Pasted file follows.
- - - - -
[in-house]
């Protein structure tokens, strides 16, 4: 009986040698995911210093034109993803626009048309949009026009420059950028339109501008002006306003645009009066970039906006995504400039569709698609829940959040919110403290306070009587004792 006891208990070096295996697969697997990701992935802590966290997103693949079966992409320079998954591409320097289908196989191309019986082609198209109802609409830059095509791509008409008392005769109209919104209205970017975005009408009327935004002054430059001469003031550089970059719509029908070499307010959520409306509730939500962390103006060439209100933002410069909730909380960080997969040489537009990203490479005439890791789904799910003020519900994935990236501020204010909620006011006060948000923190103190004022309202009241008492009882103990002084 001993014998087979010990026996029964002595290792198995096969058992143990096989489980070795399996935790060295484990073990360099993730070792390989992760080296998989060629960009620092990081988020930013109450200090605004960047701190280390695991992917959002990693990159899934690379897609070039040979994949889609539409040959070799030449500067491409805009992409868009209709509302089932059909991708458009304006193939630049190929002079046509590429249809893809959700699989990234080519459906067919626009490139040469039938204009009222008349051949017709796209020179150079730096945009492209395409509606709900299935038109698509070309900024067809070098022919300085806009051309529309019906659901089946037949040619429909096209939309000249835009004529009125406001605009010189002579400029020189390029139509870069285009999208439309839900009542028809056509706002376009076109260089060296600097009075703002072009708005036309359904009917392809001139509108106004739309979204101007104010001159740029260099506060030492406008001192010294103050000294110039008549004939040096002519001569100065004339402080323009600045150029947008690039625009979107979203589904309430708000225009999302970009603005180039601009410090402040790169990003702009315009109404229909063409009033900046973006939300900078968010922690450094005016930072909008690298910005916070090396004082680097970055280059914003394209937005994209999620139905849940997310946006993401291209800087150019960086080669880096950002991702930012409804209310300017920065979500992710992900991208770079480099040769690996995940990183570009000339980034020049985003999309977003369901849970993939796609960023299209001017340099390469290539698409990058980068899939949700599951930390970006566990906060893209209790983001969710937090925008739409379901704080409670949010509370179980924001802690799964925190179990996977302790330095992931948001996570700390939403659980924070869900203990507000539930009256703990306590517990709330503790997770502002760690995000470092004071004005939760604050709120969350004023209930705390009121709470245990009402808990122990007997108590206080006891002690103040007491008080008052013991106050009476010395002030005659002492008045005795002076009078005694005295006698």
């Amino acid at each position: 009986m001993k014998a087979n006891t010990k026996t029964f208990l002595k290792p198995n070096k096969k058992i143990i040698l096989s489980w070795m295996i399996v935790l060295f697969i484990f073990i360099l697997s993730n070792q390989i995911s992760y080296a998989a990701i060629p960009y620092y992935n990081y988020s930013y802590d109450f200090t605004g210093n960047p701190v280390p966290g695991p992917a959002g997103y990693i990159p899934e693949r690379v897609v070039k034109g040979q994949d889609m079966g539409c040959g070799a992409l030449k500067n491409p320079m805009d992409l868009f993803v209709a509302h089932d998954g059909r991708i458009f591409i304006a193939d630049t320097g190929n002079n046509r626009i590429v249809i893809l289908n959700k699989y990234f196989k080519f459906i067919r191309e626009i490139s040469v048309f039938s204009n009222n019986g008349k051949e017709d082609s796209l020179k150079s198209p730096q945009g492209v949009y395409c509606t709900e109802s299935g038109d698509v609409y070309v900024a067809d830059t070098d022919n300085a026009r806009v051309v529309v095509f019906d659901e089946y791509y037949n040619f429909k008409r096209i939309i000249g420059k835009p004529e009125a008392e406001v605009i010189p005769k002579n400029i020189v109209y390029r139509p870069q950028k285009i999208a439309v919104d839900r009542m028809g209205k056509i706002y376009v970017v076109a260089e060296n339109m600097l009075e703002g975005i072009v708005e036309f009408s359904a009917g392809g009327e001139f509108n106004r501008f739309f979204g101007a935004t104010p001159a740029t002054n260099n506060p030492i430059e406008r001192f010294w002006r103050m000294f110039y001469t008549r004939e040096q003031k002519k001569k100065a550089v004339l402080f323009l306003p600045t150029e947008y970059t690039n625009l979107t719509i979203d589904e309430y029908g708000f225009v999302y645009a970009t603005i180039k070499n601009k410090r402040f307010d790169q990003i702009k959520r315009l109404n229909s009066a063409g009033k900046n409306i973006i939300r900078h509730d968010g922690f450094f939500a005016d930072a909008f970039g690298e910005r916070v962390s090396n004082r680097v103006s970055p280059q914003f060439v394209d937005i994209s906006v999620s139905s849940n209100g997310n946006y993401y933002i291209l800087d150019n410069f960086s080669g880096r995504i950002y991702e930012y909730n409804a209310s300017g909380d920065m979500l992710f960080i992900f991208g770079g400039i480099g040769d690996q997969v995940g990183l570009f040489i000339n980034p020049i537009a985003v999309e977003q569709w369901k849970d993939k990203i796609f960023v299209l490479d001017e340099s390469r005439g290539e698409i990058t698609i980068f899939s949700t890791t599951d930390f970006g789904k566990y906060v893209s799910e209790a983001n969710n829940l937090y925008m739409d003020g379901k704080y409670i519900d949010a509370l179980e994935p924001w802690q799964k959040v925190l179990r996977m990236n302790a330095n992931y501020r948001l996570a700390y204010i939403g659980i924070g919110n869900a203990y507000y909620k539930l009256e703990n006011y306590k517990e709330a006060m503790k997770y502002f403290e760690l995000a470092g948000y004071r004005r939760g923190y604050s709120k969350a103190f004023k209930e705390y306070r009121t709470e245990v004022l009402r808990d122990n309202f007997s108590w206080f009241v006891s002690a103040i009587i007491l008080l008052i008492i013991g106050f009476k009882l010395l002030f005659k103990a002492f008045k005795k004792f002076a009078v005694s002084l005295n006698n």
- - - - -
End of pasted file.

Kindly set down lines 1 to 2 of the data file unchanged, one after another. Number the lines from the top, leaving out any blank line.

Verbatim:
[in-house]
């Protein structure tokens, strides 16, 4: 009986040698995911210093034109993803626009048309949009026009420059950028339109501008002006306003645009009066970039906006995504400039569709698609829940959040919110403290306070009587004792 006891208990070096295996697969697997990701992935802590966290997103693949079966992409320079998954591409320097289908196989191309019986082609198209109802609409830059095509791509008409008392005769109209919104209205970017975005009408009327935004002054430059001469003031550089970059719509029908070499307010959520409306509730939500962390103006060439209100933002410069909730909380960080997969040489537009990203490479005439890791789904799910003020519900994935990236501020204010909620006011006060948000923190103190004022309202009241008492009882103990002084 001993014998087979010990026996029964002595290792198995096969058992143990096989489980070795399996935790060295484990073990360099993730070792390989992760080296998989060629960009620092990081988020930013109450200090605004960047701190280390695991992917959002990693990159899934690379897609070039040979994949889609539409040959070799030449500067491409805009992409868009209709509302089932059909991708458009304006193939630049190929002079046509590429249809893809959700699989990234080519459906067919626009490139040469039938204009009222008349051949017709796209020179150079730096945009492209395409509606709900299935038109698509070309900024067809070098022919300085806009051309529309019906659901089946037949040619429909096209939309000249835009004529009125406001605009010189002579400029020189390029139509870069285009999208439309839900009542028809056509706002376009076109260089060296600097009075703002072009708005036309359904009917392809001139509108106004739309979204101007104010001159740029260099506060030492406008001192010294103050000294110039008549004939040096002519001569100065004339402080323009600045150029947008690039625009979107979203589904309430708000225009999302970009603005180039601009410090402040790169990003702009315009109404229909063409009033900046973006939300900078968010922690450094005016930072909008690298910005916070090396004082680097970055280059914003394209937005994209999620139905849940997310946006993401291209800087150019960086080669880096950002991702930012409804209310300017920065979500992710992900991208770079480099040769690996995940990183570009000339980034020049985003999309977003369901849970993939796609960023299209001017340099390469290539698409990058980068899939949700599951930390970006566990906060893209209790983001969710937090925008739409379901704080409670949010509370179980924001802690799964925190179990996977302790330095992931948001996570700390939403659980924070869900203990507000539930009256703990306590517990709330503790997770502002760690995000470092004071004005939760604050709120969350004023209930705390009121709470245990009402808990122990007997108590206080006891002690103040007491008080008052013991106050009476010395002030005659002492008045005795002076009078005694005295006698």